Fully funded PhD position, with CASE support, at the Department of Meteorology, University of Reading, within the NERC SCENARIO Doctoral Training Programme.

Toward next generation sea ice models: taking the rough with the smooth?

Supervisors: Prof. Danny Feltham, Dr. David Schroeder, Department of Meteorology, University of Reading; Dr. Ed Blockley, Met Office

Sea ice, formed from the freezing of ocean water, covers a large fraction of the polar oceans and plays a central role in the climate system, moderating air-ocean transfers of heat, moisture and momentum, and moderating global patterns of atmospheric and oceanic circulation. The unprecedentedly rapid decline of Arctic sea ice in the last two decades is a conspicuous indicator of climate change. The state of the sea ice cover is also important for Arctic navigation, wildlife, and indigenous communities.

With advances in computing, climate models are being run at increasingly fine spatial resolutions, in order, for example, to accurately resolve motions of the ocean and atmosphere and their associated heat transports. However, the sea ice components of these climate models were never designed for such resolutions. This project will address fundamental uncertainty in the structure of existing sea ice models and contribute to the future direction of sea ice modelling and model development, particularly in the Met Office and across Europe.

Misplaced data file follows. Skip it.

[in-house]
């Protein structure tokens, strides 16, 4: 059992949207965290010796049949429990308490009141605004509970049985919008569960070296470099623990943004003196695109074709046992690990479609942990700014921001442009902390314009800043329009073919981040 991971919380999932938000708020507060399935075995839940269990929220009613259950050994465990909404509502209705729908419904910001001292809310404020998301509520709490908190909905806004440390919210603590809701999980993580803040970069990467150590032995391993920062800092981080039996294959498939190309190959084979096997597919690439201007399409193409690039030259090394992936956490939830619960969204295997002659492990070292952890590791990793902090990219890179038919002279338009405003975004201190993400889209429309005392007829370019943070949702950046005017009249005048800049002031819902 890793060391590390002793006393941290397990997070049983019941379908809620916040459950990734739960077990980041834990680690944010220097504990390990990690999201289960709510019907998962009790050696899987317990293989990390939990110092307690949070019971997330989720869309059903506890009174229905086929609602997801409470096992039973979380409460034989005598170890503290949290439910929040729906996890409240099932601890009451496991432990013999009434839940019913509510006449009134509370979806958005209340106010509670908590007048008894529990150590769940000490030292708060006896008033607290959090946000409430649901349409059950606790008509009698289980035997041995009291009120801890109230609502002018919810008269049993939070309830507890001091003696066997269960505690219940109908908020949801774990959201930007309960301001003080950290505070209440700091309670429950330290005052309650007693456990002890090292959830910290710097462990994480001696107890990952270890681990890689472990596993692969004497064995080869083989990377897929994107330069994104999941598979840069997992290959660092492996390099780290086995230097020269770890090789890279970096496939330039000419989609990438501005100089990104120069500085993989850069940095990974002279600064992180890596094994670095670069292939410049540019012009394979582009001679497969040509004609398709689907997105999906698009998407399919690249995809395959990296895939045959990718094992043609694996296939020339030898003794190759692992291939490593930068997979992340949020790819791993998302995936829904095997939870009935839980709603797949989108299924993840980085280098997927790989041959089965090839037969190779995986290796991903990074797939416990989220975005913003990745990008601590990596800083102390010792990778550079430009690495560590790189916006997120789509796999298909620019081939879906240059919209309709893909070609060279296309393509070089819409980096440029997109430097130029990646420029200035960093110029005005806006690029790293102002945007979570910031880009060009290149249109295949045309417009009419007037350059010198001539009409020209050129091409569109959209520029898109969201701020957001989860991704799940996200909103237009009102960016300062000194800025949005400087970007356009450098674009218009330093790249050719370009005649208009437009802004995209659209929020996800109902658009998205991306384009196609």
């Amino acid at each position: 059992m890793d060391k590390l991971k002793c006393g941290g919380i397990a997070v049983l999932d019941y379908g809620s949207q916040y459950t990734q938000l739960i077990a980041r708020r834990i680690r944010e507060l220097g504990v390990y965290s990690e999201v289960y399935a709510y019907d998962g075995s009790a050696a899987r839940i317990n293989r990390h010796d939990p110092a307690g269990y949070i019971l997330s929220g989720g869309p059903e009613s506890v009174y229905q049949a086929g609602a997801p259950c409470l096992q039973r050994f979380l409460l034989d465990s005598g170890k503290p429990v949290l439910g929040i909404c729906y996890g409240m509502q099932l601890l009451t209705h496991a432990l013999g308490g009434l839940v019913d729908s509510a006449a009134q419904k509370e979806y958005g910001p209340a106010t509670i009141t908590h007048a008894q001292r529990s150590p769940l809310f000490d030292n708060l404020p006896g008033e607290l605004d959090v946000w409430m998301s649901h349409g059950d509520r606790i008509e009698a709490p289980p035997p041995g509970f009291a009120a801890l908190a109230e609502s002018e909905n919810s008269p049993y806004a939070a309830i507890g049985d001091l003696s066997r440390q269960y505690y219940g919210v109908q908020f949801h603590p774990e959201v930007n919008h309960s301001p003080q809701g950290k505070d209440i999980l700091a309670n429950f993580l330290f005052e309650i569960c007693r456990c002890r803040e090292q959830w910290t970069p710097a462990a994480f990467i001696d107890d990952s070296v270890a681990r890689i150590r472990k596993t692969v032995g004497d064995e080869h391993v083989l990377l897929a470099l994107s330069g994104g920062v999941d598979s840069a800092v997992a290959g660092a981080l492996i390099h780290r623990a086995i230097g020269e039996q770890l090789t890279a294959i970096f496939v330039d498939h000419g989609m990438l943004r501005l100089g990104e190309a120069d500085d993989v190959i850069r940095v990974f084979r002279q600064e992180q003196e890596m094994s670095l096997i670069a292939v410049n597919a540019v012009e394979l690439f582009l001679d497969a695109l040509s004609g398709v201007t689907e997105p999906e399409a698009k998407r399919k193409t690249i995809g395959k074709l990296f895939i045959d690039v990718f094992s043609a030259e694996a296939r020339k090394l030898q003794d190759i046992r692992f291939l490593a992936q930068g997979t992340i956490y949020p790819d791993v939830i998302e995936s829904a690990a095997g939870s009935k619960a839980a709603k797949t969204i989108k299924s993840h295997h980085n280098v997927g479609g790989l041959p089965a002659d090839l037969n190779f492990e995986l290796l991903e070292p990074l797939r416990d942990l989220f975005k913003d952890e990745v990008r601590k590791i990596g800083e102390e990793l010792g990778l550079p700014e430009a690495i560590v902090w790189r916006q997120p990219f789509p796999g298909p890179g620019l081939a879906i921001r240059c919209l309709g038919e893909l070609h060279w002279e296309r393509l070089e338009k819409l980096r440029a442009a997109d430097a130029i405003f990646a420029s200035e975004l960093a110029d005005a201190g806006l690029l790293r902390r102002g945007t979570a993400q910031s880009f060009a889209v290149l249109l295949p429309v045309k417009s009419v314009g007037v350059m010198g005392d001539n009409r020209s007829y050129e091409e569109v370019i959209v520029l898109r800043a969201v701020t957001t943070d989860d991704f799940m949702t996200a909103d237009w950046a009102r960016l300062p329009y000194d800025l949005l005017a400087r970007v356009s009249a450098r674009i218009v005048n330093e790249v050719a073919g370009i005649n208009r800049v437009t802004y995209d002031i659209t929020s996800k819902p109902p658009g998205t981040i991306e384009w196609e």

The conclusions from this study have potentially wide-ranging implications for climate and weather modelling of the polar regions.

The project has CASE funding from The Met Office.

Applicants should hold or expect to gain a minimum of a 2:1 Bachelor Degree, Masters Degree with Merit, or equivalent in (ideally) physics, applied mathematics, engineering, or a similar numerate subject such as meteorology, along with an aptitude and enthusiasm for applying physical principles to solve real world problems and computer programming.

For more details, and link to application instructions, see:


Informal enquires welcome to Prof. Danny Feltham, d.l.feltham@reading.ac.uk